He said Pritzker has taken advantage of “all kinds of tax loopholes by moving money around, by liquidating assets and using offshore accounts and by setting up shell companies in all kinds of states.”

Biss appeared at the UE headquarters with his running mate, state Rep. Litesa Wallace, a single mother and breadwinner of her family from Rockford who is trying to land the job of lieutenant governor. “She understands the struggles of millions who are trying to just get by,” Biss said.

Wallace said she first decided to run for office when she was a single mother in need of child care help. “Like Daniel, like me, there are many people who want something better for themselves and their children,” she said. “I am proud to run with Daniel because both of us have fought in the halls of power for a $15 and more minimum wage, expansion of healthcare and making the rich pay their fair share in taxes.”

Wallace was born on the south side of Chicago, grew up in the south suburbs and was the first member of her family to get a college degree.

Wallace actually replaces Biss’s earlier choice for running mate, Chicago Alderman Carlos Ramirez-Roza.

Biss received pressure to drop his first choice because of Ramirez-Roza’s support for the Palestinian movement to boycott Israel. Ramirez-Roza is a member of Democratic Socialists of America and would have been the first declared socialist on a ticket for Illinois governor since Diane Roling in 1986.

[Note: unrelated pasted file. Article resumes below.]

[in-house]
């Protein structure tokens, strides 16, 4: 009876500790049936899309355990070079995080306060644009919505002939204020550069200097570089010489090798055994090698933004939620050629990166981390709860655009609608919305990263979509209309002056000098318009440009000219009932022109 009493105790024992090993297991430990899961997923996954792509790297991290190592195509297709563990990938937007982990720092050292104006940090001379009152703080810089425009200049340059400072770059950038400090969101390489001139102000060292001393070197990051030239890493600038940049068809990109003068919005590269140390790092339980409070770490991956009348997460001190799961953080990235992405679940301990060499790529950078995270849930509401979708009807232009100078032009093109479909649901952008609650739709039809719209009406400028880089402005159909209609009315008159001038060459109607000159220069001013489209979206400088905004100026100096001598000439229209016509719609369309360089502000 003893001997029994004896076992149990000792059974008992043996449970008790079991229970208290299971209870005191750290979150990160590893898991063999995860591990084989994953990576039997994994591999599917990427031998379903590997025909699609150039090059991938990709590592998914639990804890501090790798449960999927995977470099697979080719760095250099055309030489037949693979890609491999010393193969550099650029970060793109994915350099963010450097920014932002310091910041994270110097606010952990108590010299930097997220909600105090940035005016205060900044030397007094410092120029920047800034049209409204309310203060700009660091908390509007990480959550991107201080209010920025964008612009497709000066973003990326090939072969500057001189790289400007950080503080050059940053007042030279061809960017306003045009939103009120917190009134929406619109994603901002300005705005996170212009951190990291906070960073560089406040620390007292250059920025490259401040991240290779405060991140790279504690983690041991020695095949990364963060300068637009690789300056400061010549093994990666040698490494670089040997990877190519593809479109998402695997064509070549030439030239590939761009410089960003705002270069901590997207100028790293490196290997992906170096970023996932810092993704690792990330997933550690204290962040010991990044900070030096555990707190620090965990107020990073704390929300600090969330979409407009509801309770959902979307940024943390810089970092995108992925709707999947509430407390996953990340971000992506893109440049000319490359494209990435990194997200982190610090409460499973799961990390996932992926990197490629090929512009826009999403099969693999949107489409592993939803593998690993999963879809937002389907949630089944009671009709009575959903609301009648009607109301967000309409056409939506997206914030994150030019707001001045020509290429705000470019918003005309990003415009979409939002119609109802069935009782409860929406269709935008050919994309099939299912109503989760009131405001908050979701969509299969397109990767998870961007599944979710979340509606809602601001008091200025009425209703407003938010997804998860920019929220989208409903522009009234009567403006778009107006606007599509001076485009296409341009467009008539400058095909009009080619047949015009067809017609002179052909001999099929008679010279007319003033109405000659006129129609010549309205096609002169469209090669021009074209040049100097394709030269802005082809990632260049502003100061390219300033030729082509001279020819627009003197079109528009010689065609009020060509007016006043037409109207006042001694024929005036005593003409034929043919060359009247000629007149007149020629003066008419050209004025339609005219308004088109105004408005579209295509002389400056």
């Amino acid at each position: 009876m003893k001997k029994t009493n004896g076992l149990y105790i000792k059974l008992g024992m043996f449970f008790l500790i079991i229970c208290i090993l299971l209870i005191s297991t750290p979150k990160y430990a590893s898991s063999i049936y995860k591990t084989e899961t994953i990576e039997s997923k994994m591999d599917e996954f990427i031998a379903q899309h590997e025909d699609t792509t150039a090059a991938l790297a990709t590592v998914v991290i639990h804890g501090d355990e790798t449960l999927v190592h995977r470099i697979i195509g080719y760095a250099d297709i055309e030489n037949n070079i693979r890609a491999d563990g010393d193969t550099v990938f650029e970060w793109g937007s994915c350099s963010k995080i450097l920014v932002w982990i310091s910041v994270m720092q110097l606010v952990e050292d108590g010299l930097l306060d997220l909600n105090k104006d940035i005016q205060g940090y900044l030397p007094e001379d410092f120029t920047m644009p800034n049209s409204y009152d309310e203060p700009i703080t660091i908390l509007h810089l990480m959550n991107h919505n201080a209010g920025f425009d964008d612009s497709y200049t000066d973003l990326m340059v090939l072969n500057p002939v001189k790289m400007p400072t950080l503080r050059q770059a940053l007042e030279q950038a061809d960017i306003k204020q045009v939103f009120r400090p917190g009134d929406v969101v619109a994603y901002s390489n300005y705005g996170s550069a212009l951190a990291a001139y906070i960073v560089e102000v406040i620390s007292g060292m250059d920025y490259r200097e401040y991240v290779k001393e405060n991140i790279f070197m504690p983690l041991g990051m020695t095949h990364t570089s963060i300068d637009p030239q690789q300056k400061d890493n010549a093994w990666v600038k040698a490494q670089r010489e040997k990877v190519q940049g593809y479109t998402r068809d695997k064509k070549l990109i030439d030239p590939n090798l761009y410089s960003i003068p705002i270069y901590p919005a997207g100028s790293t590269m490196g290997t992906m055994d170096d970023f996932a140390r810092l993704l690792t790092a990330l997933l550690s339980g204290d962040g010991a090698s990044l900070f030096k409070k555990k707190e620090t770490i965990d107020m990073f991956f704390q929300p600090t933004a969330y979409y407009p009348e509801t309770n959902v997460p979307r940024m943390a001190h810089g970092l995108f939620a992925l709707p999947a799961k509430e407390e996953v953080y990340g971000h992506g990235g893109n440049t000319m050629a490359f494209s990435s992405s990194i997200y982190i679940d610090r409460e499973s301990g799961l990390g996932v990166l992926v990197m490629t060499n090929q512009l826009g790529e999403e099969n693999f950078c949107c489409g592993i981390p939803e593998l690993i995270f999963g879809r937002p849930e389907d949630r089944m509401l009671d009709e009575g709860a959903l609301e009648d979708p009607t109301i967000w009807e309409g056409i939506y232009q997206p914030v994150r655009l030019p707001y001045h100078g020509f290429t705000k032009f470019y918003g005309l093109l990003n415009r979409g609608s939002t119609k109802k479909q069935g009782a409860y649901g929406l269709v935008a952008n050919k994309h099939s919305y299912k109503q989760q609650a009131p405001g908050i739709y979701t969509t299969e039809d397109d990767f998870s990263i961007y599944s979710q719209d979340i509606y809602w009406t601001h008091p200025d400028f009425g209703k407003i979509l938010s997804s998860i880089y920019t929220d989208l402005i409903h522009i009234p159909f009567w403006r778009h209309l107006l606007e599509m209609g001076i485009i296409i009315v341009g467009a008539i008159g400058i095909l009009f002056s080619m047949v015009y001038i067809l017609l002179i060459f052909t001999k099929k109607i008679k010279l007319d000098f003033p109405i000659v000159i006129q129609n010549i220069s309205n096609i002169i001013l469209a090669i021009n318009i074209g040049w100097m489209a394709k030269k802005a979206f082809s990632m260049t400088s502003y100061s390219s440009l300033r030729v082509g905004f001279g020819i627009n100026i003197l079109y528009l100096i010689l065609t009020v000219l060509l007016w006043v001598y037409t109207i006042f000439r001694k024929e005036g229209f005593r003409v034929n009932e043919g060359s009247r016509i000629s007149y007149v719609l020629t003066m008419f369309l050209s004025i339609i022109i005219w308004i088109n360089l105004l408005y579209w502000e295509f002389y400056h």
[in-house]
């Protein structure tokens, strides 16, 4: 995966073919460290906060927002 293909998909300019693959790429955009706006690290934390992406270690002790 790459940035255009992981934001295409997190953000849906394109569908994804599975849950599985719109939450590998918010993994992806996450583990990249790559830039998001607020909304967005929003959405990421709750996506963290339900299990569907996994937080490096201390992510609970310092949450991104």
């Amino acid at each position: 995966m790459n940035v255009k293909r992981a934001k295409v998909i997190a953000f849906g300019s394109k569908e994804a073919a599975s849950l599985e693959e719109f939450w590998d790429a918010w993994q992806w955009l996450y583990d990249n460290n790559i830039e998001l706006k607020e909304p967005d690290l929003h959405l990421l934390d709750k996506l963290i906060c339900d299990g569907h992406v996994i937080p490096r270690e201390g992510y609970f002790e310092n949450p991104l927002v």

“It’s an honor to be endorsed by Our Revolution Illinois,” said Biss at the press conference. “We share a vision of government accountable to working people, universal healthcare, living wages and tuition-free higher education. We share a plan to make this vision a reality.

One of the people who rose to endorse Biss at the meeting was Rebecca Abraham, a nurse who was an elected Sanders delegate at the 2016 Democratic National Convention. “I am a nurse and a mother of two. While some think it will take the person with the most money to defeat Bruce Rauner, I am thinking about the lives of my family and my patients.”

In a private interview with the People’s World, Biss said, “This is a fight also for the very soul of the Democratic Party. In order for the party to win in November, it needs candidates who are seen as strong leaders committed to the issues important to people.”

Biss said he hoped this would be understood by the Democratic Party all across the country. “In Donald Trump we are dealing with a real danger to democracy, a real threat to our free press and all the other freedoms we cherish,” he said, “and the Democratic Party needs strong candidates everywhere to battle Trump and help save our democracy.”


CONTRIBUTOR

John Wojcik
John Wojcik

John Wojcik is editor in chief at Peoplesworld.org. He started as labor editor of the People's World in May, 2007 after working as a union meat cutter in northern New Jersey. There he served as a shop steward, as a member of a UFCW contract negotiating committee, and as an activist in the union's campaign to win public support for Wal-Mart workers. In the 1970s and '80s he was a political action reporter for the Daily World, this newspaper's predecessor, and active in electoral politics in Brooklyn, New York.